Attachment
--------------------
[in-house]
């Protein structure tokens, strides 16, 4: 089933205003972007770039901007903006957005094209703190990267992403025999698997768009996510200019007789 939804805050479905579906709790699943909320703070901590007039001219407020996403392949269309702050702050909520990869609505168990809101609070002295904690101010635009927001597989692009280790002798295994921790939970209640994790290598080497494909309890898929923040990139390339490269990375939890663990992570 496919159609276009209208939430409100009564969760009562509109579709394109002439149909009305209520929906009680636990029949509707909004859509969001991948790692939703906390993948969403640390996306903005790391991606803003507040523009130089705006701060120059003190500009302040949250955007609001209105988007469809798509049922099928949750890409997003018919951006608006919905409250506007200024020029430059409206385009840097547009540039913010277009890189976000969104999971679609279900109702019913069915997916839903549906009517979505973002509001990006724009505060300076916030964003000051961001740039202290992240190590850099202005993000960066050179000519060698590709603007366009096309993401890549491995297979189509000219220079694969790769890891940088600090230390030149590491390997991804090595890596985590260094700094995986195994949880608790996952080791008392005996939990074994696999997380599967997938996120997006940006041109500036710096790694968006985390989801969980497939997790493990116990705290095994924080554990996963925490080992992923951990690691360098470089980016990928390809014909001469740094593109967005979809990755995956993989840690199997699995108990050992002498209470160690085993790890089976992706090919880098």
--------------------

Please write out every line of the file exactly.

[in-house]
């Protein structure tokens, strides 16, 4: 089933205003972007770039901007903006957005094209703190990267992403025999698997768009996510200019007789 939804805050479905579906709790699943909320703070901590007039001219407020996403392949269309702050702050909520990869609505168990809101609070002295904690101010635009927001597989692009280790002798295994921790939970209640994790290598080497494909309890898929923040990139390339490269990375939890663990992570 496919159609276009209208939430409100009564969760009562509109579709394109002439149909009305209520929906009680636990029949509707909004859509969001991948790692939703906390993948969403640390996306903005790391991606803003507040523009130089705006701060120059003190500009302040949250955007609001209105988007469809798509049922099928949750890409997003018919951006608006919905409250506007200024020029430059409206385009840097547009540039913010277009890189976000969104999971679609279900109702019913069915997916839903549906009517979505973002509001990006724009505060300076916030964003000051961001740039202290992240190590850099202005993000960066050179000519060698590709603007366009096309993401890549491995297979189509000219220079694969790769890891940088600090230390030149590491390997991804090595890596985590260094700094995986195994949880608790996952080791008392005996939990074994696999997380599967997938996120997006940006041109500036710096790694968006985390989801969980497939997790493990116990705290095994924080554990996963925490080992992923951990690691360098470089980016990928390809014909001469740094593109967005979809990755995956993989840690199997699995108990050992002498209470160690085993790890089976992706090919880098």